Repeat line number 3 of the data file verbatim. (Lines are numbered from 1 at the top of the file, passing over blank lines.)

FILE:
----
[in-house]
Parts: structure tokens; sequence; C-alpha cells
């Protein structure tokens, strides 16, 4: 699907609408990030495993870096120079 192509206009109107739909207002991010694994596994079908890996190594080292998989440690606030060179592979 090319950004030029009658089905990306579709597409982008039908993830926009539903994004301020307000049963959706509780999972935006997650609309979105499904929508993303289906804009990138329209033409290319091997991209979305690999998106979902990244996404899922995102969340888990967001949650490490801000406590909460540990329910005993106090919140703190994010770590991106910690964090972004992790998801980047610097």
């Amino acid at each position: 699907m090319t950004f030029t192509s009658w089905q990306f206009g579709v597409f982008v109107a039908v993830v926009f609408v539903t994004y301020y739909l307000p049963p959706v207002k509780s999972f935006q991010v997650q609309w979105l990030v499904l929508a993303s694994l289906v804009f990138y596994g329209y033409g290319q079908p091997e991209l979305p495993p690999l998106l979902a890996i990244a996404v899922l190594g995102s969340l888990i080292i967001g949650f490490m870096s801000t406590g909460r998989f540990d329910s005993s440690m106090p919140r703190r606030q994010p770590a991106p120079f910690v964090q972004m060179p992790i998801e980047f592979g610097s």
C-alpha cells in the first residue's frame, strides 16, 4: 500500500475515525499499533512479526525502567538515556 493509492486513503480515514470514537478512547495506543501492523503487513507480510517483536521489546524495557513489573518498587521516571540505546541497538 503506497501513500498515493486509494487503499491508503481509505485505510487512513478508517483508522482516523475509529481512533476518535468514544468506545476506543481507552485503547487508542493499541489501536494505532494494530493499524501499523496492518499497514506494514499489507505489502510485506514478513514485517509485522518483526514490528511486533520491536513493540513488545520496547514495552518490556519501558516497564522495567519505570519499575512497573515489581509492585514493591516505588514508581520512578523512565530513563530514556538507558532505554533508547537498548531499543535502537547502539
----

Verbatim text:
């Protein structure tokens, strides 16, 4: 699907609408990030495993870096120079 192509206009109107739909207002991010694994596994079908890996190594080292998989440690606030060179592979 090319950004030029009658089905990306579709597409982008039908993830926009539903994004301020307000049963959706509780999972935006997650609309979105499904929508993303289906804009990138329209033409290319091997991209979305690999998106979902990244996404899922995102969340888990967001949650490490801000406590909460540990329910005993106090919140703190994010770590991106910690964090972004992790998801980047610097």